This Is No Time to Promote Investment in N.Korea

      March 28, 2013 12:33

      Unification Minister Ryoo Kihl-jae told President Park Geun-hye on Wednesday that his ministry wants to renew talks and exchanges with North Korea and bring foreign investment to the inter-Korean Kaesong Industrial Complex.

      It is well known that the Park administration has placed a high priority on resuming dialogue with North Korea, and the Unification Ministry is well within its rights to work to increase exchanges and dialogue. But the ministry sorely lacks common sense.

      North Korea on Wednesday severed a military hotline with South Korea that was the last channel of communication that remained open. The hotline was used to notify the North of any planned movement of people and vehicles to the Kaesong complex, which sits just north of the Demilitarized Zone, and was set up in 2006 to prevent accidental clashes.

      So what on Earth possessed the Unification Ministry to push plans to open the Kaesong complex to global investment on the same day that the North cut off communication about the industrial park?

      Meanwhile North Korea's belligerent rhetoric continued apace, with the Rodong Sinmun daily reporting that the regime ordered its missile and long-range artillery batteries into "top combat-ready posture." That means Pyongyang is threatening to attack South Korea and the U.S. using nuclear weapons.

      The UN Security Council adopted two resolutions so far this year authorizing strong sanctions against North Korea. The U.S. government, meanwhile, is busy coming up with even tougher financial sanctions against the North than those being implemented by the UN. Even China has vowed to diligently obey the UN-led sanctions. How will these countries view Seoul's decision to bolster inter-Korean exchanges and cooperation at this point in time? How can the South Korean government escape blame for encouraging North Korea to become a nuclear power?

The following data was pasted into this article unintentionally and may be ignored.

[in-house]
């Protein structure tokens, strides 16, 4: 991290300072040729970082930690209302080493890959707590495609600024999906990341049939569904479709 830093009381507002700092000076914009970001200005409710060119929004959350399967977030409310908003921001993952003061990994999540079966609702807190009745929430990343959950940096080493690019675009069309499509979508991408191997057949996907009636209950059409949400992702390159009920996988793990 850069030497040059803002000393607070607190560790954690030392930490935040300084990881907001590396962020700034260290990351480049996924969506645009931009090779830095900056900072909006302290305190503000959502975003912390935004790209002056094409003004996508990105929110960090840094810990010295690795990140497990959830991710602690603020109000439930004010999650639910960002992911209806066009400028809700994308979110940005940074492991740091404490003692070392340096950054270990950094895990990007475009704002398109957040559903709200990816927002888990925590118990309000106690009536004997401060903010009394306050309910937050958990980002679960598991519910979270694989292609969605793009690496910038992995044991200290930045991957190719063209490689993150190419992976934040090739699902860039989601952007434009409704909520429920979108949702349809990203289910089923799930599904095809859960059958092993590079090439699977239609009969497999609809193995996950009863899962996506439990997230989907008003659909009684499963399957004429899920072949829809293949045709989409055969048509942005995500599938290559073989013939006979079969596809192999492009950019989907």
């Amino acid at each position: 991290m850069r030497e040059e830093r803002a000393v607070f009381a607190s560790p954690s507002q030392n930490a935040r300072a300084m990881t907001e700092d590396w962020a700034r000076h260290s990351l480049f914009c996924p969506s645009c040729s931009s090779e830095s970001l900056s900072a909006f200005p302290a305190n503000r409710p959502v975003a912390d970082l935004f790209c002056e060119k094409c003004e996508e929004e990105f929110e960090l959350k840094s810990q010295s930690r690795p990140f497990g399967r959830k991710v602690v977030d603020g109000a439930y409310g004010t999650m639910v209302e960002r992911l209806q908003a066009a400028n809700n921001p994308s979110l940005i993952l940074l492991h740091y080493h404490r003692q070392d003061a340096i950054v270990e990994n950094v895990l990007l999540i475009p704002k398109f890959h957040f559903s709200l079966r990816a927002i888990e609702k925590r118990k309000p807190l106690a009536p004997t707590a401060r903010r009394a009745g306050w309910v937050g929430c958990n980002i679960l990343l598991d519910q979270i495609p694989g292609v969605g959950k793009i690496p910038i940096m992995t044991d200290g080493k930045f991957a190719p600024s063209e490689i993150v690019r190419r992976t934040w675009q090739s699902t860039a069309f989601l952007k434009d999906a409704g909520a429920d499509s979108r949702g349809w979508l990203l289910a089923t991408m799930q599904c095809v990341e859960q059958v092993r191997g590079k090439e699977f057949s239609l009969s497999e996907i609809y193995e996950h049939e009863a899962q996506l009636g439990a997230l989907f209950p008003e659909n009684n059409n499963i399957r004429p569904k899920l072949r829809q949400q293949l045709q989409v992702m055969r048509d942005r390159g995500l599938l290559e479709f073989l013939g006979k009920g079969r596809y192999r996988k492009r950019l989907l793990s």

The Unification Ministry told Park it would "transparently pursue humanitarian support," including help for North Korean children through international agencies. It was wise not to attach conditions to such aid. But attempting to use humanitarian aid to North Korea as a means to jump-start dialogue could hurt the very principle. The international community, too, separates humanitarian aid from sanctions against the North. The fundamental objective of North Korea policy is to save the people of the North from starvation and improve their human rights under terrible oppression. The government must not lose sight of these two basic goals.

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